PubDate: 2022-09-06
       
  • Bayesian multi-species N-mixture models for unmarked animal communities

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      Abstract: Abstract We propose an extension of the N-mixture model that enables the estimation of abundances of multiple species as well as the correlations between them. Our novel multi-species N-mixture model (MNM) is the first to address the estimation of both positive and negative inter-species correlations, which allows us to assess the influence of the abundance of one species on another. We provide extensions that permit the analysis of data with excess of zero counts, and relax the assumption that populations are closed through the incorporation of an autoregressive term in the abundance. Our approach provides a method of quantifying the strength of association between species’ population sizes and is of practical use to population and conservation ecologists. We evaluate the performance of the proposed models through simulation experiments in order to examine the accuracy of both model estimates and coverage rates. The results show that the MNM models produce accurate estimates of abundance, inter-species correlations and detection probabilities at a range of sample sizes. The MNM models are applied to avian point data collected as part of the North American Breeding Bird Survey between 2010 and 2019. The results reveal an increase in Bald Eagle abundance in south-eastern Alaska in the decade examined.
      PubDate: 2022-09-05
       
  • Fiducial inference on gamma distributions: two-sample problems with
           multiple detection limits

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      Abstract: Abstract The problems of finding confidence limits for the difference between two gamma means and the difference between two upper percentiles based on samples with multiple detection limits are considered. Simple methods for constructing confidence intervals and upper tolerance limits are developed based on cube root transformation and fiducial inferences. The performances of the proposed methods are evaluated by Monte Carlo simulations and are compared with parametric bootstrap and the method of variance estimates recovery. Computational results indicate that the proposed methods provide more satisfactory results even for small samples with high proportion of nondetects. The approaches are illustrated with some practical datasets.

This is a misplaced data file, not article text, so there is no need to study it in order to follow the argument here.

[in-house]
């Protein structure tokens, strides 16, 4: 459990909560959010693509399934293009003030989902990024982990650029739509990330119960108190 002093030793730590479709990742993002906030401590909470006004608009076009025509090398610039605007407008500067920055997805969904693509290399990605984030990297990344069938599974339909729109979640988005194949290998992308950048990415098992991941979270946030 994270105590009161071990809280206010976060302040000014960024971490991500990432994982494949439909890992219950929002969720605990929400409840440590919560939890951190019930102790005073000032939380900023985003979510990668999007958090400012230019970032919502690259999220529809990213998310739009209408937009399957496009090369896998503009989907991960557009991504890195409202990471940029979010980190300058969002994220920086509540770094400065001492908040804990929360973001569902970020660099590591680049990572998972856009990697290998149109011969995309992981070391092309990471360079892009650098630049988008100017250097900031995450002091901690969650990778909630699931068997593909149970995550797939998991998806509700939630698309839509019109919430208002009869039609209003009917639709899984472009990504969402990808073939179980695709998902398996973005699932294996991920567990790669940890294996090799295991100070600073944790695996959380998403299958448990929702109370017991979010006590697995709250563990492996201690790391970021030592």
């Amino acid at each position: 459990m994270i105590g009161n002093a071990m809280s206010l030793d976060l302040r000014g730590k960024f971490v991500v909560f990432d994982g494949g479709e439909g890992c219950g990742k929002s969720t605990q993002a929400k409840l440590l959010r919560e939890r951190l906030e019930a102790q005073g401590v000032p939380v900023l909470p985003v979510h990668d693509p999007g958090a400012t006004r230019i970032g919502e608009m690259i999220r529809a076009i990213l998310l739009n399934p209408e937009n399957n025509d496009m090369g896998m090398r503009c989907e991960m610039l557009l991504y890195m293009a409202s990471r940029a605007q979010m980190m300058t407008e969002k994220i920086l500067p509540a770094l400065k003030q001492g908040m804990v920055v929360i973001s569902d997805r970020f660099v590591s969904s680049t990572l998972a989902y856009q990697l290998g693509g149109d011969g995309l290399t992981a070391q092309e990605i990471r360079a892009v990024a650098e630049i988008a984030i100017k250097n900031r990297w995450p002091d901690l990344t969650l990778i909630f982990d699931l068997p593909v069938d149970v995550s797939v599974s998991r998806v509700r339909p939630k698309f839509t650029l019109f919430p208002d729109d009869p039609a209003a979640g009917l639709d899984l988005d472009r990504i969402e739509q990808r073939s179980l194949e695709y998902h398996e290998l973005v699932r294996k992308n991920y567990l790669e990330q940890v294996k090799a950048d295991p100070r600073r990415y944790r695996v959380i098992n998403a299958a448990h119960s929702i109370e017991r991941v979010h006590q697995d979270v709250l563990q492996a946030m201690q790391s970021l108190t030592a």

PubDate: 2022-09-01
       
  • Correction: Nonparametric conditional density estimation in a deep
           learning framework for short-term forecasting

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      PubDate: 2022-08-26
       
  • Exploring land use determinants in Italian municipalities: comparison of
           spatial econometric models

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      Abstract: Abstract This study sets up a spatial econometric framework to explore the factors that best describe land consumption in Italy at the municipal level. By modelling the different types of spatial interactions and geographical proximity between all Italian municipalities, the direct effects of land use drivers are assessed together with spillover effects. Land use data are drawn from the ISPRA-SNPA 82/18 Report and cover all 7,998 Italian municipalities. The results highlight the existence of endogenous and exogenous interaction effects and the crucial role of the demographic, socio-economic and institutional structure on land use intensity. Hence the need for a planning policy aimed at: i) strengthening institutional cooperation to deal with excessive administrative fragmentation; ii) improving institutional and governmental quality to trigger virtuous mechanisms for sustainable land use management.
      PubDate: 2022-07-17
      DOI: 10.1007/s10651-022-00541-8
       
  • Evaluation of ecological security for the Association of Southeast Asian
           Nations-5 countries: new evidence from the RALS unit root test

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      Abstract: Abstract The present study seeks to determine the convergence of the ecological footprint pressure index for the Association of Southeast Asian Nations (ASEAN-5) countries over the period of 1961–2017. For this purpose, traditional unit root tests in conjunction with residual augmented least squares (RALS) type unit root tests have been applied to examine the convergence of all countries under investigation. RALS type tests were chosen due to showing a significantly improved power over conventional tests that do not use information on non-normal errors. The traditional unit root results do not show support for the ecological footprint pressure index convergence of the highlighted ASEAN-5 blocs. However, the RALS type and nonlinear unit root tests results reveal that the ecological footprint pressure index became convergent. Thus, governments and policymakers need to adopt stricter policies to protect the environment. These results have a more far-reaching effect on energy and environmental security for the study region.
      PubDate: 2022-07-14
      DOI: 10.1007/s10651-022-00540-9
       
  • Distribution-free changepoint detection tests based on the breaking of
           records